Dahrazma, Behnaz (2005) Removal of heavy metals from sediment using rhamnolipid. PhD thesis, Concordia University.
|PDF - Accepted Version|
The interaction of heavy metals with sediments is complex and means are required to understand this matter more fully. Soil washing is among the methods available to remove heavy metals from sediments. This research was devoted to evaluating the performance of rhamnolipid for the removal of heavy metals, copper, zinc, and nickel, in batch and continuous flow configurations under different conditions, to investigate the mobility and availability of heavy metals by means of selective sequential extraction, and to find the mechanism for removal of heavy metals from the contaminated sediment obtained from the Lachine Canal, Quebec by using a rhamnolipid. The removal of heavy metals from sediments was up to 37% for Cu which was mostly from the organic, 13% of Zn which was mostly from the carbonate, and 27% of Ni which was mostly from oxide and carbonate fractions when rhamnolipid without additives was applied in the continuous flow configuration. By ion exchange experiments, complexation was found to be the major mechanism of removal for all three metals by rhamnolipid. Adding 1% NaOH elevated the role of ion exchange mechanism up to 67.1% for removal of zinc from the sediment. Rhamnolipid adsorbed to the sediment according to the Freundlich isotherm. The zeta potential of the sediment was measured at -24.3 mV for distilled water, -9.5mV for 2%, and -29.5 mV for 0.5% rhamnolipid. Scanning electron microscopy showed that washing with rhamnolipid does not change the texture of the sediment. Augmentation of the wetted surface area of the sediment improved the removal for all three metals (up to 3.5 times for copper), which emphasizes the role of this parameter in the removal process. A theory was established to explain the removal process of the metals, including wetting, contact of rhamnolipid to the surface of the sediment and detachment of the metals from the sediment. Rhamnolipid has proven its ability as a washing agent in heavy metals removal from sediments, but more research is required to improve the performance of the rhamnolipid before scale-up.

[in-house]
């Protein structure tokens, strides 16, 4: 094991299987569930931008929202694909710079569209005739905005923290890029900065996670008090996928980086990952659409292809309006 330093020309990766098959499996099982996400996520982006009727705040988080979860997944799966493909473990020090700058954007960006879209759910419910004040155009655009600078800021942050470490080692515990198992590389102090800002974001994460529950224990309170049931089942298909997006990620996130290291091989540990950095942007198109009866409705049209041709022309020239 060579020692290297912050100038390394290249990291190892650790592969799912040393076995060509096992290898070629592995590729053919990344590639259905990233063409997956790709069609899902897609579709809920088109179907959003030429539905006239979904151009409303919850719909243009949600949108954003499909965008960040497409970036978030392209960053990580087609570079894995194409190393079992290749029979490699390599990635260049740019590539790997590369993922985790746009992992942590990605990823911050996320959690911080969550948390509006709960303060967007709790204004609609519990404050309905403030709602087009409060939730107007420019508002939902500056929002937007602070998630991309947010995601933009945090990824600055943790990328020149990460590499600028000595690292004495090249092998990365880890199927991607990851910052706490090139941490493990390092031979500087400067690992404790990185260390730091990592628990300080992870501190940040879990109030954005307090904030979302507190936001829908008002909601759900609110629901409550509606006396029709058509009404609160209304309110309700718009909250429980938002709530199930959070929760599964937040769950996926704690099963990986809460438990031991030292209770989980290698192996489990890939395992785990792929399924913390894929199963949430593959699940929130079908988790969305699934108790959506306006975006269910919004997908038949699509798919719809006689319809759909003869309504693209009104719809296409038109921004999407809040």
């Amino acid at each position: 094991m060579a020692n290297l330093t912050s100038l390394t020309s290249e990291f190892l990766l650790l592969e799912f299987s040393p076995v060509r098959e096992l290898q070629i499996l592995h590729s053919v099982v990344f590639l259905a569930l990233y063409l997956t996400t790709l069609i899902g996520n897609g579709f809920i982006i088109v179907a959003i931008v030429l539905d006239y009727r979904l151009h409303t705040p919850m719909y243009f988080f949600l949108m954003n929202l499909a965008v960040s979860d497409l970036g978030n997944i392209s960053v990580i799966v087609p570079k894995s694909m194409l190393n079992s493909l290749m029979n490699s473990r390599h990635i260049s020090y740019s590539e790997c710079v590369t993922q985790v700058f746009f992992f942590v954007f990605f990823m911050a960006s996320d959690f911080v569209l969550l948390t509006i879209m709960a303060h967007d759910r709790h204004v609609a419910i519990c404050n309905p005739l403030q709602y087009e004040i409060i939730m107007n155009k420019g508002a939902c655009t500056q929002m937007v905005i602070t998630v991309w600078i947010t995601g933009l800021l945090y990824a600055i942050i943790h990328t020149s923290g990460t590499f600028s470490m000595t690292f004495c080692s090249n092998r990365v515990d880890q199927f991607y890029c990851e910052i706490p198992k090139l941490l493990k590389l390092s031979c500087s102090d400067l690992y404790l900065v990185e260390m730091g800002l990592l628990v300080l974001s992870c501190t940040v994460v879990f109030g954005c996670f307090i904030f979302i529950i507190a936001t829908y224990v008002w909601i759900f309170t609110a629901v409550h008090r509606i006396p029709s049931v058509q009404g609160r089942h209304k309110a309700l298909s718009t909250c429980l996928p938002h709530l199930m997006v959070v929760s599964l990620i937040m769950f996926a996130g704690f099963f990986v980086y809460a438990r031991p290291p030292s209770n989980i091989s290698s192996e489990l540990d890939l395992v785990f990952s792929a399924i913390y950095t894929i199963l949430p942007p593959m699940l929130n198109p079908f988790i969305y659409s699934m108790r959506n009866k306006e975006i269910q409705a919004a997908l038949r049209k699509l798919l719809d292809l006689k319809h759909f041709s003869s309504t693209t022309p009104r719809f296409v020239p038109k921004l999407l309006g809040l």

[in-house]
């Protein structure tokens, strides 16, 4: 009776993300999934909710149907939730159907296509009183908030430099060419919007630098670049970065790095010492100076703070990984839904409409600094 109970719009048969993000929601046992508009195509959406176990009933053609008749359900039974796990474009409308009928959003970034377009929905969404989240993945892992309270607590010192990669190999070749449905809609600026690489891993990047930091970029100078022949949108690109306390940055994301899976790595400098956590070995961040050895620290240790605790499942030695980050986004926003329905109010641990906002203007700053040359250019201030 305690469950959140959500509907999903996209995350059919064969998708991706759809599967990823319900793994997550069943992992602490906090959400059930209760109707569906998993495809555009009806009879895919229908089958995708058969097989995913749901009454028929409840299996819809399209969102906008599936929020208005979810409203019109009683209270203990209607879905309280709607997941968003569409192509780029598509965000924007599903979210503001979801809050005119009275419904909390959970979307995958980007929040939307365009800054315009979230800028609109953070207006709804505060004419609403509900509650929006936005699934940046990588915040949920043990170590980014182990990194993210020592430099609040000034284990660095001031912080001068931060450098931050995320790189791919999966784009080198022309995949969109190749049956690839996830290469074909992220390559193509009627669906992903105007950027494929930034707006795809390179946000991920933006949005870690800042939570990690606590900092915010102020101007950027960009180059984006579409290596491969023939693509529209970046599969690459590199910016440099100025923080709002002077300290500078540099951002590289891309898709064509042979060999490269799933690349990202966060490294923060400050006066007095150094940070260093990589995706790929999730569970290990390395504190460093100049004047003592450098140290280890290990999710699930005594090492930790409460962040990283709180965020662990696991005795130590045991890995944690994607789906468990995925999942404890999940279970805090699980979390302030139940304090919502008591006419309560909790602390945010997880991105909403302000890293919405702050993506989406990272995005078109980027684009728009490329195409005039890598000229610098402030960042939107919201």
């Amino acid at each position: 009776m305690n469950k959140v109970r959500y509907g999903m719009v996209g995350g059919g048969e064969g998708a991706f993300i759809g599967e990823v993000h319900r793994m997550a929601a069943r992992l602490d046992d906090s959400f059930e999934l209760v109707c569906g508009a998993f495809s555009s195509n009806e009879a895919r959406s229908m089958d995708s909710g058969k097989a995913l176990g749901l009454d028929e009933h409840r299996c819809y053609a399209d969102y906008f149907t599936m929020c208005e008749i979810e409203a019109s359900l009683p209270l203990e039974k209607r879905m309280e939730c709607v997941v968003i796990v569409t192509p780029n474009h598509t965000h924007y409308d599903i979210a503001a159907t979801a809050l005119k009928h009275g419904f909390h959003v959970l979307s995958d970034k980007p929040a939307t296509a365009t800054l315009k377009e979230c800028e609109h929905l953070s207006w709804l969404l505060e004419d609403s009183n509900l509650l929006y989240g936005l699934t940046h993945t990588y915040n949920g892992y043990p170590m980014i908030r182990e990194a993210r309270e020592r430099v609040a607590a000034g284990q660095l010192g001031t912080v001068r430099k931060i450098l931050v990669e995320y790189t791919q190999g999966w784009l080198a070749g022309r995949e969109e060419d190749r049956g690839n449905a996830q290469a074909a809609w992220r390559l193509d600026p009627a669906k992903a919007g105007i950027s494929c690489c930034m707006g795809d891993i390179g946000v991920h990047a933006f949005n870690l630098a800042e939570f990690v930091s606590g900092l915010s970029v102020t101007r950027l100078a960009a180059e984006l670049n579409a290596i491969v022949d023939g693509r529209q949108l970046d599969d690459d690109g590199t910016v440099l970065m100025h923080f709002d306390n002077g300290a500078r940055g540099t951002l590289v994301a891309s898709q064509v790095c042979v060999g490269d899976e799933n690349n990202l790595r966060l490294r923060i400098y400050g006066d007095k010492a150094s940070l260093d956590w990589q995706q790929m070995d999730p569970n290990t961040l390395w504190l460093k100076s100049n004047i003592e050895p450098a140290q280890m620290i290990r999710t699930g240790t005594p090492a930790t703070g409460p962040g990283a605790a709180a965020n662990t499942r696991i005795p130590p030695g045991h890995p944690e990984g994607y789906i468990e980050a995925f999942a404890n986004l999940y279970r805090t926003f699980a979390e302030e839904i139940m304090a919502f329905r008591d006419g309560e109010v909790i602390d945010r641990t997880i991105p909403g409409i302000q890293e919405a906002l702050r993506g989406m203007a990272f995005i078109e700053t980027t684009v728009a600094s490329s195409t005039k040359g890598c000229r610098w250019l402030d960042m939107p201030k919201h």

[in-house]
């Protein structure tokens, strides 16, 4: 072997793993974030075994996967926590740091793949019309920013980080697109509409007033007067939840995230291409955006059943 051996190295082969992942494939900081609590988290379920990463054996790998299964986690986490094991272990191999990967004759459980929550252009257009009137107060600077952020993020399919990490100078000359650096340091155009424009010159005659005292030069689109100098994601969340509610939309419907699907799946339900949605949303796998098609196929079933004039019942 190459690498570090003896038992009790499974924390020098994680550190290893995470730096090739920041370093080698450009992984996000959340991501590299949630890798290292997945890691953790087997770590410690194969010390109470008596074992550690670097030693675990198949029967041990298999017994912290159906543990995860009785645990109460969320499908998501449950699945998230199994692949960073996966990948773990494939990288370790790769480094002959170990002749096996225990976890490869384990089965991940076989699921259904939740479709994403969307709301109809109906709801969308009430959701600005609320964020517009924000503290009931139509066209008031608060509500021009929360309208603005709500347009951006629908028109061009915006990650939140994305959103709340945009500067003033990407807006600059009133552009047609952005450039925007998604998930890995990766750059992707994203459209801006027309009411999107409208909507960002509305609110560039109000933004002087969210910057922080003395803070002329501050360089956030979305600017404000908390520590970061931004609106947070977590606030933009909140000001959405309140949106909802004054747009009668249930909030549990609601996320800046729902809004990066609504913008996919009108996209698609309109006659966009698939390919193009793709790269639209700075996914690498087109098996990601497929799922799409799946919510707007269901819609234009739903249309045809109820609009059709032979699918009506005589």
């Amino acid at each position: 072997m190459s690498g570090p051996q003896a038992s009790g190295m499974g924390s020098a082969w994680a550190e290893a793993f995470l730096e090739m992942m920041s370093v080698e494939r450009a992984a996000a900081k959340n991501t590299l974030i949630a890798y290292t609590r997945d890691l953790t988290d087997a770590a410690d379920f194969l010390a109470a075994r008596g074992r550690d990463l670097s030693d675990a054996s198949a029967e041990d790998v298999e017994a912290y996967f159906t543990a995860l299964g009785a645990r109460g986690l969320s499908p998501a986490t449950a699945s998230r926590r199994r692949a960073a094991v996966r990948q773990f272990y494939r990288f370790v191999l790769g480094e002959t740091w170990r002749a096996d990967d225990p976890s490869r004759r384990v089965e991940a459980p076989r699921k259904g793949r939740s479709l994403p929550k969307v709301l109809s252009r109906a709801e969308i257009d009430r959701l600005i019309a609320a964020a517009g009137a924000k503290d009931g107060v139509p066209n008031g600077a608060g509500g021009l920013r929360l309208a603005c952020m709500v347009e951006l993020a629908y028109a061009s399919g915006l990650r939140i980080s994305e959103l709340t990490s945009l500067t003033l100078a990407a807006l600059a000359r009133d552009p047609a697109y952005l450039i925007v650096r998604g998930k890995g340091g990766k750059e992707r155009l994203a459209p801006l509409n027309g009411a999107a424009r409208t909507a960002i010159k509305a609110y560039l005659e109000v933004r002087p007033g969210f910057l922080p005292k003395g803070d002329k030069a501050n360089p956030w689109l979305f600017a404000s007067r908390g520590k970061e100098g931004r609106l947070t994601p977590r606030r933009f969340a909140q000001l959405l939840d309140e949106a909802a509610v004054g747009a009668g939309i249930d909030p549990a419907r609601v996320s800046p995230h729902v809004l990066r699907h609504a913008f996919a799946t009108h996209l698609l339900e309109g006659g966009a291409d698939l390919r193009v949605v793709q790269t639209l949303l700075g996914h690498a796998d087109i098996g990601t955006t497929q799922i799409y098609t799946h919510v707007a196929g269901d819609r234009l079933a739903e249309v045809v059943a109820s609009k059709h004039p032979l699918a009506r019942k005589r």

|Divisions:||Concordia University > Faculty of Engineering and Computer Science > Building, Civil and Environmental Engineering|
|Item Type:||Thesis (PhD)|
|Pagination:||xviii, 218 leaves : ill. ; 29 cm.|
|Degree Name:||Ph. D.|
|Program:||Building, Civil and Environmental Engineering|
|Thesis Supervisor(s):||Mulligan, Catherine|
|Deposited By:||Concordia University Libraries|
|Deposited On:||18 Aug 2011 14:26|
|Last Modified:||18 Aug 2011 14:26|
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